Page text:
Theater has always been mercurial if not chimeric, a hybrid of art forms. It is unstable and pliable by definition, since its realization relies on a multiplicity of collaborators under unstable, often tenuous conditions. The result is invariably a composite beast, reconfigured in each iteration. Unsurprisingly, then, theater today has fuzzy edges – indeed, if it has edges at all, for edges suggest territory, a demesne, a pale, that is, limits, and the art of contemporary performance cuts across, runs through, is entangled with, bleeds into not only many another contemporary art form but intersects with and overlaps popular entertainments and everyday activities, religious and secular, so that the limits, distinctions, boundaries, even generic separations are often indistinguishable among performative activities. Much of such contemporary theater practice develops in defiance of realistic or illusionary threads of performative art with their emphases on architectural and material validity and focus on family constellations.
In his seminal textbook, Performance Studies:An Introduction, Richard Schechner details what he calls “Performing in Everyday Life” with a string of examples of contemporary performative activities: “Family and Social Roles—Job Roles–Spectator Sports and Other Popular Entertainments—Performing Arts—Secular and Sacred Rituals—Trance” (Schechner 172-3). Such a list is, of course, partial, but its implications are that we are all and always performers, in one way or another, “Performing on stage, performing in special social situations (public ceremonies, for example), and performing in everyday life are a continuum. These various kinds of performing occur in widely divergent circumstances, from solo shows before the mirror to large-scale public events and rituals, from shaman healing rituals to identity changing trances, from theater and dance to great and small roles of everyday life” (Schnechner, 170).
The phenomenon of everyday performance is punctuated by the growing trend of being constantly on view, on camera, under perpetual surveillance in much of contemporary urban life. We are thus part of the surveillance society, a society of control, an automatic society with real-time web cams. Some theater groups, like New York’s Surveillance Camera Players, perform against such intrusions into our private spheres, while the rest of us just mug or make obscene gestures to elevator surveillance cameras and the like in our feeble attempts at resistance and defiance, but even such gestures have a tradition. Early in the Modernist era, Dadaists and Surrealists hated the conventions of theater but loved spectacle and public performance, and so provocations left theatrical space and took the shape of street actions, or “Happenings” in the next generation, a term coined by Allan Kaprow, a student of John Cage at Black Mountain College, in the early 1950s to describe spontaneous, non-linear provocations deemed art.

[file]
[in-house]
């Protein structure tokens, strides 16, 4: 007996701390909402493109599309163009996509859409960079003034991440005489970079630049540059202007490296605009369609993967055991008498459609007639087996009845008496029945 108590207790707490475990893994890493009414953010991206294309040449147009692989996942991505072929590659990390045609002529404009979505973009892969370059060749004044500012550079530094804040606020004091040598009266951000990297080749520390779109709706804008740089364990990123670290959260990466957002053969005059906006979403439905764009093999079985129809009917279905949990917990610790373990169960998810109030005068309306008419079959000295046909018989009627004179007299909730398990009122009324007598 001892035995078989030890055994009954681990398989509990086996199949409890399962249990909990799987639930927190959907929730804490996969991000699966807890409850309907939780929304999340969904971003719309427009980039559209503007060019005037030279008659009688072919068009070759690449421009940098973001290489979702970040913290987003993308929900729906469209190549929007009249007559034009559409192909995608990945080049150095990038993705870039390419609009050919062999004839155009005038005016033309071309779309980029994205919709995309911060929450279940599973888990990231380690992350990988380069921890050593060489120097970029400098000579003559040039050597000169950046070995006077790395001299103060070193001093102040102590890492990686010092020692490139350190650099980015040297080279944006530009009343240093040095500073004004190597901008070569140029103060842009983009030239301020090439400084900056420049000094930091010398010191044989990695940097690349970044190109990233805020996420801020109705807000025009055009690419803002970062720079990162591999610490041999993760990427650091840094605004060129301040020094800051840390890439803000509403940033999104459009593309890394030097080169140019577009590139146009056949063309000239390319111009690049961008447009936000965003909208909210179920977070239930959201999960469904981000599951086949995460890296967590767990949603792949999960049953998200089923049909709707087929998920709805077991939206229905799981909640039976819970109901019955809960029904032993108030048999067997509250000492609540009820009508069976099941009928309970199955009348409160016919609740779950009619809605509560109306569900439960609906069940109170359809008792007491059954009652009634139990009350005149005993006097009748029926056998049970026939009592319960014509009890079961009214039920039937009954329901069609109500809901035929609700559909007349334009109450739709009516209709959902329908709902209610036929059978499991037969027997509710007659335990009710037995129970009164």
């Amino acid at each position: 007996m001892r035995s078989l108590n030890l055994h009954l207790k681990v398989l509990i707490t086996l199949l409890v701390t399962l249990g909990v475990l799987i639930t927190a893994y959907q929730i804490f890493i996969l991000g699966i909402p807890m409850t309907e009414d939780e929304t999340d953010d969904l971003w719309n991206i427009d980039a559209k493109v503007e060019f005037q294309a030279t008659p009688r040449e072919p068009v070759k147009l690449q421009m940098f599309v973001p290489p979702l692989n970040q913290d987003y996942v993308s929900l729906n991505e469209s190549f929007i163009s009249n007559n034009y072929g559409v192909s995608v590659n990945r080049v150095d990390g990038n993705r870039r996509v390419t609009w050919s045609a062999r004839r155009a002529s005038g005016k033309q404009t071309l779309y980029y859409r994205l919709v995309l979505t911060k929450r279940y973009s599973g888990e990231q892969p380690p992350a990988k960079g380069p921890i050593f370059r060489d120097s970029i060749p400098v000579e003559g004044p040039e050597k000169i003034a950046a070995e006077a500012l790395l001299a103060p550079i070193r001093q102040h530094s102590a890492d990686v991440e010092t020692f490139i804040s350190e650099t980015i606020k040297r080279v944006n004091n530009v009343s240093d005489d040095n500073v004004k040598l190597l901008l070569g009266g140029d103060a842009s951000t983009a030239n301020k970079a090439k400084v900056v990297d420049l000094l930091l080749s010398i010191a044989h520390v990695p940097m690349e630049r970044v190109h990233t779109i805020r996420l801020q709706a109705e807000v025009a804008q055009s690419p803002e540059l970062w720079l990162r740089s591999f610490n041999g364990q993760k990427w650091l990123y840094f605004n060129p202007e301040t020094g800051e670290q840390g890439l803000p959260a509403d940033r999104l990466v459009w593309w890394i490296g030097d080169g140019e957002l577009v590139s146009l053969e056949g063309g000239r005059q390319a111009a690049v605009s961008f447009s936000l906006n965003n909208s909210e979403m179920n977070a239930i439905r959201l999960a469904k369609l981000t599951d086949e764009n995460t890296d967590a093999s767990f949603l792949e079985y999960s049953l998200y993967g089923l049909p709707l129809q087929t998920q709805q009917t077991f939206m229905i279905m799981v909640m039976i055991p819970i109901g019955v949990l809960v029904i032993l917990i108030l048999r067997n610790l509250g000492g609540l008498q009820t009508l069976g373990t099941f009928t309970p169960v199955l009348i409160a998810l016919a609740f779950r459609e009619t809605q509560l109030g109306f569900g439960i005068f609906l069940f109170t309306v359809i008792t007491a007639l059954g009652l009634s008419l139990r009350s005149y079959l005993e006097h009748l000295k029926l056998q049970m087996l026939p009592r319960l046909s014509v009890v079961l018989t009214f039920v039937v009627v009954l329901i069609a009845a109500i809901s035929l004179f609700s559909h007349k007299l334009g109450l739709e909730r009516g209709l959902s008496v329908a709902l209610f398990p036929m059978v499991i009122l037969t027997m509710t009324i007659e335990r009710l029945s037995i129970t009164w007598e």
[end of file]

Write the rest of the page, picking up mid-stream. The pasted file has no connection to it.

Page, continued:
For Peter Brook, “Happenings” were a part of “The Holy Theatre”:
“A Happening is a powerful invention. It destroys at one blow many deadly forms, like the dreariness of theatre buildings, and the charmless trappings of curtain, usherette, cloakroom, programme, bar. A Happening can be anywhere, any time, of any duration: nothing is required, nothing is taboo. A Happening may be spontaneous, it may be formal, it may be anarchistic, it can generate intoxicating energy. Behind the Happening is the shout, “Wake up!”
(Brook, 1968, p. 50)
Amid his calls for “a primitive spontaneity,” Eugenio Barba has suggested that “Theatres are still antiquated buildings where classical and contemporary texts are recited in a routine and conventional style. There is no creative act on stage—only the sterile repetition of worn out formulas and hybrid styles which try to look “Modern” by exploiting the discoveries of other art forms” (Barba 153). “Happenings” were attempts to break through such conventionality, and in 1963 British publisher John Calder followed up his provocative 1962 Edinburgh Writers’ Festival with what was deemed the notorious 1963 Drama Conference to end that year’s Edinburgh Festival with a series of “Happenings”. As he recalls in his memoirs, Pursuit, the last day of the Festival was dedicated to the topic of what forms the theater might take in the future, during which a young model named Anna Kesselaar would appear in Ken Dewey’s “Happening”:
“….at the end of the organ gallery that ran behind the platform where the conferences sat. She was hanging on to a BBC lighting trolley and was wheeled around the gallery by a BBC technician, naked, but within the law, as she was not moving, but being moved.”
(Calder, p. 260)
Kaprow would follow Dewey’s “Happening” with one of his own – one which impeded the audience members’ exit from the building by having used tires piled in the doorways over which those exiting had to climb. These events would, in turn, lead to Calder’s famous performances called “Ledlanet Nights” in Kinrosshire, Scotland. These were music, opera and theatrical events at his Baronial ancestral home. Calder would subsequently use an image from the London Sunday Mirror’s coverage of the uncovered Kesselaar performance on the cover of his autobiography.
S.E. Gontarski is the Robert O. Lawton Distinguished Professor of English at Florida State University, where he specializes in twentieth-century Irish Studies, performance theory, and British and European modernism. He is also a writer and director, and General Editor of the Anthem Studies in Drama and Performance series.